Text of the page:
Munich was a center of forced labor during World War II. Almost all Munich-based companies, factories, and businesses as well as quite a number of private individuals profited from the labor of at least 150,000 people who had been deported to Germany from areas occupied by the Wehrmacht. In the final year of the war, around a quarter of the city’s population was employed in forced labor. In many arms factories well over 50 percent of the workforce were forced laborers.
Making history visible in diverse ways
The Neuaubing camp was one of more than 400 collective accommodation complexes for forced laborers within the Munich city limits. It was built by the Reichsbahn—German Railways—and between 1942 and 1945 at times housed as many as 1,000 laborers who were forced to work at the nearby Neuaubing Railway Maintenance Workshops (RAW). After 1945, the history of the camp gradually became forgotten. Only since the 2000s have civil society initiatives worked to make the history of the site more visible again.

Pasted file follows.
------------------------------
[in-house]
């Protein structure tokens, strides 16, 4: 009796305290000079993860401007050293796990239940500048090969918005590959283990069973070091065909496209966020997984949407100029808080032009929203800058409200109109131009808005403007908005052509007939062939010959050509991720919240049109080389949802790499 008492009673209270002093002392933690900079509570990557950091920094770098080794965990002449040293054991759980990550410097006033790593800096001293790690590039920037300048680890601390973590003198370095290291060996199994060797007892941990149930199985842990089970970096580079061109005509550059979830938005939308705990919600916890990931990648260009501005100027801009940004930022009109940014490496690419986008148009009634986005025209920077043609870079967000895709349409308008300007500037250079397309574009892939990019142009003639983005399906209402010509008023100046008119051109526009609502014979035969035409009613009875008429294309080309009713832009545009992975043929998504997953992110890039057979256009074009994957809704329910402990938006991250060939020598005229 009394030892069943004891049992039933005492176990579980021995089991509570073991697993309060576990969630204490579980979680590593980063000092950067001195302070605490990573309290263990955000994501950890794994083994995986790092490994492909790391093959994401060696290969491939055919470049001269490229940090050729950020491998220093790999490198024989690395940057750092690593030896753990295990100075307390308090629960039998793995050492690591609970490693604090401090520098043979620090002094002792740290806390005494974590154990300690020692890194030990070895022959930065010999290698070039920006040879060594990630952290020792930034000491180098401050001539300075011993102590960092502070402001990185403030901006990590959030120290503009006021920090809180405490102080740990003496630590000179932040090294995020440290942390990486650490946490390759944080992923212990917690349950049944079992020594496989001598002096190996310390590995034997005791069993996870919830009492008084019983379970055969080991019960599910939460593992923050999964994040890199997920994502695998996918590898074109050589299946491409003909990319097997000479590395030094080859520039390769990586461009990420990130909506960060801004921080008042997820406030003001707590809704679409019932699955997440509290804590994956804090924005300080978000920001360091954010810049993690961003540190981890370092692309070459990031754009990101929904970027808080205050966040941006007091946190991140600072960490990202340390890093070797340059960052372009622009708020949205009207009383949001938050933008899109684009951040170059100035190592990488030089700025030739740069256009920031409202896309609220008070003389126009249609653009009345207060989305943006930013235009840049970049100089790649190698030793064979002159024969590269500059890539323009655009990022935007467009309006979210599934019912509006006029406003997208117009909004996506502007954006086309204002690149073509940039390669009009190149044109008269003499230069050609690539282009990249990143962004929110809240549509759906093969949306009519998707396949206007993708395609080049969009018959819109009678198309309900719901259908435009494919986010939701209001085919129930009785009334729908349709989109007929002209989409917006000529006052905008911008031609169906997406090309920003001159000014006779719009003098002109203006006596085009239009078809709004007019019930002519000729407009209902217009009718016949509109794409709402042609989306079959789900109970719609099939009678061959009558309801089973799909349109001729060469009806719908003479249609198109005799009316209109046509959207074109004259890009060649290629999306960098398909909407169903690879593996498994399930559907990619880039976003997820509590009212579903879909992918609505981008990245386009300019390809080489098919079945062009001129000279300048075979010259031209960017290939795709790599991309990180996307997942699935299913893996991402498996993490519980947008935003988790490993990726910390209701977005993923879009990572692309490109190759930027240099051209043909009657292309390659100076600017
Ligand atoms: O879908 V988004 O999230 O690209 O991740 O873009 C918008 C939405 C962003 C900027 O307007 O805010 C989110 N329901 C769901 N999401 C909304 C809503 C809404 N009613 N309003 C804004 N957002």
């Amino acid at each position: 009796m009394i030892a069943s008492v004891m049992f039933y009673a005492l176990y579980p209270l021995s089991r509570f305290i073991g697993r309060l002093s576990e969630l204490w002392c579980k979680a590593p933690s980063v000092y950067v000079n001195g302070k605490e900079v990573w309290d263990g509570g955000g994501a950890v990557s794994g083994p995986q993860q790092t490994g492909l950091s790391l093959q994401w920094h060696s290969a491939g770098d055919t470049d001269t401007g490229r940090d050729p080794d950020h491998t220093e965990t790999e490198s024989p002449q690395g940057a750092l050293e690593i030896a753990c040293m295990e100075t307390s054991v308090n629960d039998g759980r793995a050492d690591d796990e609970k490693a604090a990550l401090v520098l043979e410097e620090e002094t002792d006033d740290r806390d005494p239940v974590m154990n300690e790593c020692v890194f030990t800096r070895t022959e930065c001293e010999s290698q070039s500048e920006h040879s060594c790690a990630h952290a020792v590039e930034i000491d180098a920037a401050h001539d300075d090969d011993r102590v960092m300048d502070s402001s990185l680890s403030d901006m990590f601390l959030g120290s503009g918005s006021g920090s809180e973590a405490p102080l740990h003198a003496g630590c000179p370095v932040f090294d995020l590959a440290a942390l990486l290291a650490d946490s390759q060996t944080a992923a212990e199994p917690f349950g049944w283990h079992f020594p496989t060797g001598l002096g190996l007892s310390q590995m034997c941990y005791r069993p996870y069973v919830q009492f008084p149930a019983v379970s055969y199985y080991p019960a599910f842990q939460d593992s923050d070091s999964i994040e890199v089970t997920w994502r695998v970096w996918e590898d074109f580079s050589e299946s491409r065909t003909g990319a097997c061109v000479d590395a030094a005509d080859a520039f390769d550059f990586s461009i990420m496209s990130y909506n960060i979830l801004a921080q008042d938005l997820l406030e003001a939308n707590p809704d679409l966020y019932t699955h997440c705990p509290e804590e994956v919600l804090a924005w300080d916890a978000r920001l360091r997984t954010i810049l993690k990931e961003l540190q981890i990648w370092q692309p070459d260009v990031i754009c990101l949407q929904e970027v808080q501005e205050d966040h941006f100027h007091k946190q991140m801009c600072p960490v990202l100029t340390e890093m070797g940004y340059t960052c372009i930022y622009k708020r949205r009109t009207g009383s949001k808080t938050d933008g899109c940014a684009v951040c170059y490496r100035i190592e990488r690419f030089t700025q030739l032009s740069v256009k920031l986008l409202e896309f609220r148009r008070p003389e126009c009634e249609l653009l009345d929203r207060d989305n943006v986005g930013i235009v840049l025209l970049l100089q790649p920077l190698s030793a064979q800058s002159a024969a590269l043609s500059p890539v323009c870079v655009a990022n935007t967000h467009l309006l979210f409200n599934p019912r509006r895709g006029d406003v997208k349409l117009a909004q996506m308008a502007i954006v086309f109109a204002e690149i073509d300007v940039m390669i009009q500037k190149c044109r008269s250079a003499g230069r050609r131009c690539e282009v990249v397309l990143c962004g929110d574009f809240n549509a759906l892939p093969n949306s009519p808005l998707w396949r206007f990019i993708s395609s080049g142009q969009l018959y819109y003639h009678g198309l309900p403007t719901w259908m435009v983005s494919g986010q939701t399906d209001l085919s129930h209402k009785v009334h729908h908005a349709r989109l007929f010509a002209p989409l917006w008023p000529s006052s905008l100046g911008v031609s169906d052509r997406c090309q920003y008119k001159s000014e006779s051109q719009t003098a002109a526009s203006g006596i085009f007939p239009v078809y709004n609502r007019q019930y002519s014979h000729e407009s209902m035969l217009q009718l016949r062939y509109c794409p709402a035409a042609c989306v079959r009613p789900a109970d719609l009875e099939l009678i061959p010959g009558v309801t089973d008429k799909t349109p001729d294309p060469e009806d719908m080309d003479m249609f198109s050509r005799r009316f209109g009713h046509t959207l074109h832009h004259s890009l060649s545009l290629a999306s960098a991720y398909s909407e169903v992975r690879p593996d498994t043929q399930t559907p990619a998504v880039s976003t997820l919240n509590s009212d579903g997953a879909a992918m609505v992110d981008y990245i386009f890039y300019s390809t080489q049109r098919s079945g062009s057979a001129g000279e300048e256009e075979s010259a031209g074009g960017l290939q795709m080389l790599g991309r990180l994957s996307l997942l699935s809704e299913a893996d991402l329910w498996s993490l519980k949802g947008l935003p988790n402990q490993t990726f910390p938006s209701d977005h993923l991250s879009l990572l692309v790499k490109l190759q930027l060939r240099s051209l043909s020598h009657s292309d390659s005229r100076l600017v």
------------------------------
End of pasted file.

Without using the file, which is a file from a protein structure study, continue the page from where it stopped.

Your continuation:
The eight barracks in Neuaubing are among the last camp buildings in Germany to have been preserved. Today they are used mainly as studios and workshops, but there is also a kindergarten and a recreational farm for children and adolescents on the site. The plan is to preserve the complex permanently and to continue these uses alongside a memorial site being created by the Munich Documentation Center for the History of National Socialism.